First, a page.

The roaring 20’s set the scene for this semester’s STAG main stage production, Lysistrata. Originally an Ancient Greek comedy, the co-directors Charlotte Smith and Katy Green veered away from the original tale and decided to tell another. This production switched the Peloponnesian war for the gang rivalries of New York City. The play centres around Lysistrata (played by Cara Stewart) and her efforts to prevent the seemingly everlasting war plaguing New York. We follow the showgirl/ entrepreneur as she enlists the help of other strong women to end the violence and chaos created by men.
It is certainly not a new concept to modernise a play and set it in 1920’s New York. In fact, it is slightly overdone and often a cop out to deal with the challenges of adapting war and conflict in a classic play. However, what is a new concept is to shift the lens of this male centric world of gangs to focus on women – who are time and time again erased from history. It was incredibly refreshing to see a play divert from the norm and show 1920s New York packed full of strong, complex and often hilariously funny female characters.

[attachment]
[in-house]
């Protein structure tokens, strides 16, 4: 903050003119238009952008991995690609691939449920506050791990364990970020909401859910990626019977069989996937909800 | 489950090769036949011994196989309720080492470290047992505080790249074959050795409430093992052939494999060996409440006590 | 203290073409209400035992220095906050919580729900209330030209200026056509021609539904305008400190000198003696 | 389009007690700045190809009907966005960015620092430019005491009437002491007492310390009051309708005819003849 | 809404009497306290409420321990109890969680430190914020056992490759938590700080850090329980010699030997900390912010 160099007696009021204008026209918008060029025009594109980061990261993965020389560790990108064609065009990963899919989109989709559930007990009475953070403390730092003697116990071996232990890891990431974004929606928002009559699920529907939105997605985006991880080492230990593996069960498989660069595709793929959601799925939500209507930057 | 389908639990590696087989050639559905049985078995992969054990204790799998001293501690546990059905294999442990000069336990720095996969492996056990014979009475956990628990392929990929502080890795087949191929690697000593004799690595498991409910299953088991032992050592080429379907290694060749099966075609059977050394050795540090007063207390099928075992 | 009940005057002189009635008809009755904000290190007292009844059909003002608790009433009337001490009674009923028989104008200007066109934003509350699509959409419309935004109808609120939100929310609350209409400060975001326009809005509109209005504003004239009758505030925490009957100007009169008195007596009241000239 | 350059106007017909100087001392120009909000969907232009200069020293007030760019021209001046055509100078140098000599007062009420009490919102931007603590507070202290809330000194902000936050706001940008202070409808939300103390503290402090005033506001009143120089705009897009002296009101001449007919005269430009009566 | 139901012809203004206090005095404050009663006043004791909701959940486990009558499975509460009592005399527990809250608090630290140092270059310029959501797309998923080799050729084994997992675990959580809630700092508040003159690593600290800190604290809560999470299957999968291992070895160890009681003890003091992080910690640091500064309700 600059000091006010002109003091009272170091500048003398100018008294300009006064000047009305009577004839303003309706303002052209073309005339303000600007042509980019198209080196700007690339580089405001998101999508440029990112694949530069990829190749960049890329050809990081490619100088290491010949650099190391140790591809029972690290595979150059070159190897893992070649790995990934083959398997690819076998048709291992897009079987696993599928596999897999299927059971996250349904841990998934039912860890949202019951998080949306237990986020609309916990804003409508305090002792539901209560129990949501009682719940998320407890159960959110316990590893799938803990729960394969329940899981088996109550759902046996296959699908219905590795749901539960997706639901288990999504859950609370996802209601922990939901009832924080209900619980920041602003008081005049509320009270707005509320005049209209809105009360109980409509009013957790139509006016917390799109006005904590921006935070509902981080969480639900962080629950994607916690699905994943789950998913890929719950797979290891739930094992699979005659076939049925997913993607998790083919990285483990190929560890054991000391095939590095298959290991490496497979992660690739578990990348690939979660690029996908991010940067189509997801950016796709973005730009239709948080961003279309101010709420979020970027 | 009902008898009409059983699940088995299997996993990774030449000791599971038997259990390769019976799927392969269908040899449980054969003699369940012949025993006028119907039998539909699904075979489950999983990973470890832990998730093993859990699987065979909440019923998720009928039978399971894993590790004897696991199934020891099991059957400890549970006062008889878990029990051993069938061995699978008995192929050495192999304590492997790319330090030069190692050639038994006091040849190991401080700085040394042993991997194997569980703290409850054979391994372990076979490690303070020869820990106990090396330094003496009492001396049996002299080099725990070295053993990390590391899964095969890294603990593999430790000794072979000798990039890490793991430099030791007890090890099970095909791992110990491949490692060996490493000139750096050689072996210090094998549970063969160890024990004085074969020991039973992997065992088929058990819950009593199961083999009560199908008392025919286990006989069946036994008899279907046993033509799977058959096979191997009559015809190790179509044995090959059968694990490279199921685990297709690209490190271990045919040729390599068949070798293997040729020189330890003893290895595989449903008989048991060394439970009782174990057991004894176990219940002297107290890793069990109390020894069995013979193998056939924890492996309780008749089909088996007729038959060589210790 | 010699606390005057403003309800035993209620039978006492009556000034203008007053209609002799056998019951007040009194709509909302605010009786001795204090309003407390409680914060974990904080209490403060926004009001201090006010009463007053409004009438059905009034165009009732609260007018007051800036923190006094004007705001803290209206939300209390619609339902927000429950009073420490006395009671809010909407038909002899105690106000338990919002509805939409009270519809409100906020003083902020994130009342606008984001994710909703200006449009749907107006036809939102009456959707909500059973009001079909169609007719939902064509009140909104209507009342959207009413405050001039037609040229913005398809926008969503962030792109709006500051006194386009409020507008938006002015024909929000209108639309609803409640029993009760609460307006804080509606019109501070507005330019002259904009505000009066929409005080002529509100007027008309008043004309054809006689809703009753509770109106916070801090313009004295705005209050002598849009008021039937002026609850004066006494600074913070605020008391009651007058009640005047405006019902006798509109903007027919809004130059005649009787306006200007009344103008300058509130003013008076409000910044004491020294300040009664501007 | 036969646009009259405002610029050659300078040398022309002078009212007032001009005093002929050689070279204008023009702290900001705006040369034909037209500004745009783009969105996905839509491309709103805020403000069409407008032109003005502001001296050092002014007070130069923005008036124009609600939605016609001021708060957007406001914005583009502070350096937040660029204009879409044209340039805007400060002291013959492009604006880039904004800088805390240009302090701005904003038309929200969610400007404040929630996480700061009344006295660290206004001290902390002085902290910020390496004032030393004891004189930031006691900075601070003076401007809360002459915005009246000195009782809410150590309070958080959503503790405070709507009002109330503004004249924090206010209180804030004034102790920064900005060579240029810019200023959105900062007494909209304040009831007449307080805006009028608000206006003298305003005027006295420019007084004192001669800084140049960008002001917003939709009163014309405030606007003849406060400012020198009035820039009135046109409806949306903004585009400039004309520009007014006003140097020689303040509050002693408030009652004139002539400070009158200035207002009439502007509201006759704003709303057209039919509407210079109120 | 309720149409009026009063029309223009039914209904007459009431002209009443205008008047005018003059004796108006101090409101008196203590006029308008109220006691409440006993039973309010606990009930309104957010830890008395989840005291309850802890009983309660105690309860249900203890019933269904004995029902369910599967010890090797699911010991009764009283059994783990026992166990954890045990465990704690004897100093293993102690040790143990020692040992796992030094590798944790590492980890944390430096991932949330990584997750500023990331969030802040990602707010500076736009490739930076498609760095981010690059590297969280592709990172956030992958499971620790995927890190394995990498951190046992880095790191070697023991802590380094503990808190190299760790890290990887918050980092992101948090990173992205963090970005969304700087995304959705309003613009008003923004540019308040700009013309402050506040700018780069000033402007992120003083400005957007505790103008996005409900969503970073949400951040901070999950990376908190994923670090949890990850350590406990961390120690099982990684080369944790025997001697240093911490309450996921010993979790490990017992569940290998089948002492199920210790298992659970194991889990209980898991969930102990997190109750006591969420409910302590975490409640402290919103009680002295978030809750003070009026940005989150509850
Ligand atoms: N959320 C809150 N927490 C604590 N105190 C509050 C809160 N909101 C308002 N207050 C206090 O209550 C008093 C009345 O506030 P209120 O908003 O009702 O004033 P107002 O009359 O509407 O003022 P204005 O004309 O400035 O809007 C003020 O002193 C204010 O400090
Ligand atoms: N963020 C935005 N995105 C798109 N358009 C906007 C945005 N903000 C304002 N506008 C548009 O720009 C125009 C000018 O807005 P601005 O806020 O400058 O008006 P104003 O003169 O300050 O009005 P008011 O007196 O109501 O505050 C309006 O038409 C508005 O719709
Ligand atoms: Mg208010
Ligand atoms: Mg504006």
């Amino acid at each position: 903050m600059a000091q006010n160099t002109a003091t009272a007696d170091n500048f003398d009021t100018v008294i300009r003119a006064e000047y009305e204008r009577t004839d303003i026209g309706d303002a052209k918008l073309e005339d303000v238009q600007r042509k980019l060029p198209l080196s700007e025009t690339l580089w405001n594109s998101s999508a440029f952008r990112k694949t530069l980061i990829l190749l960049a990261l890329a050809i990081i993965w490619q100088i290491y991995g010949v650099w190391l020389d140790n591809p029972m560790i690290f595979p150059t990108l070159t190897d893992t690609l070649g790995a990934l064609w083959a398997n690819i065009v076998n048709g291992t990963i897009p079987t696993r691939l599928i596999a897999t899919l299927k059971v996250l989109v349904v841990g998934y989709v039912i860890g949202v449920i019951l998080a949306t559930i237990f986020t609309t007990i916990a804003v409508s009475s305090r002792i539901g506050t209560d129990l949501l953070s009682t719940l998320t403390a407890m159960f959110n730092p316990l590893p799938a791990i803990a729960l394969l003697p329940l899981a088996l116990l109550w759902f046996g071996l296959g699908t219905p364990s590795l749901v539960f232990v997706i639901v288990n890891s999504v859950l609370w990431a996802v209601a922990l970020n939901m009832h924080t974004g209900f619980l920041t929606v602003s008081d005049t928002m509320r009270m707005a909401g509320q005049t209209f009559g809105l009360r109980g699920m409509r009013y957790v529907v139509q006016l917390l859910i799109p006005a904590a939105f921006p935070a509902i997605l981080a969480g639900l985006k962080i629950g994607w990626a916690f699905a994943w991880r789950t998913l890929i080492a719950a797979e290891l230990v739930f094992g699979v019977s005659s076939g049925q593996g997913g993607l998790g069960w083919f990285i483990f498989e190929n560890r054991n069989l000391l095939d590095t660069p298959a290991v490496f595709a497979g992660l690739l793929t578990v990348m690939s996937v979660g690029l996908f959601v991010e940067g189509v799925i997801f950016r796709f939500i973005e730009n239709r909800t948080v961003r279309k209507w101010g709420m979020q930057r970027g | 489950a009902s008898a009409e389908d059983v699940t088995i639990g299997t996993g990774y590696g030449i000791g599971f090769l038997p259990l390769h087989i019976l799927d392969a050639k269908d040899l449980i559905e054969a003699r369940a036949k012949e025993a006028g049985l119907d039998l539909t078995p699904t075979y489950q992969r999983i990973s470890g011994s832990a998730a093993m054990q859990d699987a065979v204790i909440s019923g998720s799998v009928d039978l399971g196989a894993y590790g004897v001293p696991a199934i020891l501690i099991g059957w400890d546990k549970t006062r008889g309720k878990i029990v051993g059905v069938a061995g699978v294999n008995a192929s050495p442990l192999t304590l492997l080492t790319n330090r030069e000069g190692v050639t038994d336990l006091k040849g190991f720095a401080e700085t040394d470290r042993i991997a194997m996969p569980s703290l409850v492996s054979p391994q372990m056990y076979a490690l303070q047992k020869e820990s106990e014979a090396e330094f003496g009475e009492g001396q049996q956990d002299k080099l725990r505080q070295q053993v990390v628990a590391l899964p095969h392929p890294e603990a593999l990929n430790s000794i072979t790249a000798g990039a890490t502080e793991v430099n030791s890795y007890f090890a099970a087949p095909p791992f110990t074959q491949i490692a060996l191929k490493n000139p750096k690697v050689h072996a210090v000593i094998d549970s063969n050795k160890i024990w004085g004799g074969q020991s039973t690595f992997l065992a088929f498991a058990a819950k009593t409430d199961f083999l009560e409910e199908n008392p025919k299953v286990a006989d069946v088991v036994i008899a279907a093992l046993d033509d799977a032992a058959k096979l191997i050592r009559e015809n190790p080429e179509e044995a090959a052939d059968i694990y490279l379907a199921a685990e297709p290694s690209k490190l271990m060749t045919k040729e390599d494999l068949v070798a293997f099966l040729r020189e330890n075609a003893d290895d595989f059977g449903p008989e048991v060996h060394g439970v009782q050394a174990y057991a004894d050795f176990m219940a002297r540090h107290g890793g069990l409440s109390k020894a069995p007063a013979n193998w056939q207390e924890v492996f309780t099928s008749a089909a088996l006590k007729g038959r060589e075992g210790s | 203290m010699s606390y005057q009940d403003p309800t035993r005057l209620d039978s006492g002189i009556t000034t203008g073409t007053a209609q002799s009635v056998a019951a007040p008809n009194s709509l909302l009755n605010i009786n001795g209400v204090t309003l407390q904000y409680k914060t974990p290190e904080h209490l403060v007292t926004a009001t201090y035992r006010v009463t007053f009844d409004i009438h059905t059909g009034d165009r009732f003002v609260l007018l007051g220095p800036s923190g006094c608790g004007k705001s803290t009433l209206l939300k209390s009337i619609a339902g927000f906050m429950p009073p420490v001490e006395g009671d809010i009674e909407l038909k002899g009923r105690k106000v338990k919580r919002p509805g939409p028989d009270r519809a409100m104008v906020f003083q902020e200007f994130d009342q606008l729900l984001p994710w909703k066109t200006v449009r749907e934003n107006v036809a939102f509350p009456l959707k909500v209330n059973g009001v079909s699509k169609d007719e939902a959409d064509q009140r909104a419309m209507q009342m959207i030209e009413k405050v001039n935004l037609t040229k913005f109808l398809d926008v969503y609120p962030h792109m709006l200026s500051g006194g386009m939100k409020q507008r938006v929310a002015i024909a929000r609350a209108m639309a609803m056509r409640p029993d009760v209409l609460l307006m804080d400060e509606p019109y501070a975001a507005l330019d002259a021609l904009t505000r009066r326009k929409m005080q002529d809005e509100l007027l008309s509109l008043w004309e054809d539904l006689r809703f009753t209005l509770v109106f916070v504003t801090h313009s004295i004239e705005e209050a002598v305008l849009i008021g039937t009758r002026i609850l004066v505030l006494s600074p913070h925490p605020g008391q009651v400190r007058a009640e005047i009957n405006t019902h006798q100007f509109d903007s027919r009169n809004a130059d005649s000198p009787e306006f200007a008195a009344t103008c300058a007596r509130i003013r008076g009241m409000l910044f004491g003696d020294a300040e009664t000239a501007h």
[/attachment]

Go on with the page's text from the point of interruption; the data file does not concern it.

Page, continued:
The defining plot point of the original Greek comedy is not lost in this adaptation as Lysistrata urges the women to withhold sex as a attempt to end the war. The openness around sexuality lent itself to moments of absolute hilarity such as seeing a group of 20s showgirls playing ‘Never Have I Ever’. I enjoyed laughing out loud and being constantly wowed by the quick wit and fast paced dialogue. The characters of Calondice (Molly Thompson) and Lampito (Alisa Brock) in particular made a lasting impact with their sharp comedic timing and melodramatic reactions. However, comedy was not a constant in the play and Act 2 brought tension and conflict to the forefront of the narrative. Lysistrata and Clint (Daniel Crawley) played off each other well and created a dynamic and tense atmosphere throughout, with this tension boiling over as the play progressed. The way the chorus worked together like clockwork to set the scene and enhance the atmosphere of the play as well as individually portraying complex and well thought out characters was also very well done.
This glitzy, revamped version of Lysistrata ended with a surprising twist, incorporating Marxist theory as the girls unite to end their oppression (and make absinthe). We went on an amazing journey with these women filled with incredible movement, stunning period-style music and hand made costumes that were to die for. The cast and crew should all be very proud of the beautiful, empowering piece of theatre they have made. It was truly revolutionary!
[Zara Grew – she/her – @zara_grew]
[Photo credit: Tom Lindsay]